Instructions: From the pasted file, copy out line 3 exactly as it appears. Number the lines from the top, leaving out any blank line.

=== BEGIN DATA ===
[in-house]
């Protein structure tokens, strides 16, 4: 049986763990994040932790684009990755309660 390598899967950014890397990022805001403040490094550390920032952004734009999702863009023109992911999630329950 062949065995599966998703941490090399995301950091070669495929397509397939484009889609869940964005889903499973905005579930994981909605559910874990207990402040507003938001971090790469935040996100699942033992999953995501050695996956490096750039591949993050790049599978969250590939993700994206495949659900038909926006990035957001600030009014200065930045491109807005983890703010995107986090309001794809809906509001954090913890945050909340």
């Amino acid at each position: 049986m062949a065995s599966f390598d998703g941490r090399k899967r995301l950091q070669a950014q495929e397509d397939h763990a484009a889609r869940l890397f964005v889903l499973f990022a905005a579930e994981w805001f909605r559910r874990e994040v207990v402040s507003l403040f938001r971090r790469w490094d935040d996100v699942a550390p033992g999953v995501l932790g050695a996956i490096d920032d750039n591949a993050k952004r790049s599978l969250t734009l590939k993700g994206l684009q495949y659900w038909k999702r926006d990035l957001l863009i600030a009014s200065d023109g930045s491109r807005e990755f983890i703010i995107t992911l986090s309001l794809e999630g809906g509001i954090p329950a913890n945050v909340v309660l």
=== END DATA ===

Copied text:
């Amino acid at each position: 049986m062949a065995s599966f390598d998703g941490r090399k899967r995301l950091q070669a950014q495929e397509d397939h763990a484009a889609r869940l890397f964005v889903l499973f990022a905005a579930e994981w805001f909605r559910r874990e994040v207990v402040s507003l403040f938001r971090r790469w490094d935040d996100v699942a550390p033992g999953v995501l932790g050695a996956i490096d920032d750039n591949a993050k952004r790049s599978l969250t734009l590939k993700g994206l684009q495949y659900w038909k999702r926006d990035l957001l863009i600030a009014s200065d023109g930045s491109r807005e990755f983890i703010i995107t992911l986090s309001l794809e999630g809906g509001i954090p329950a913890n945050v909340v309660l």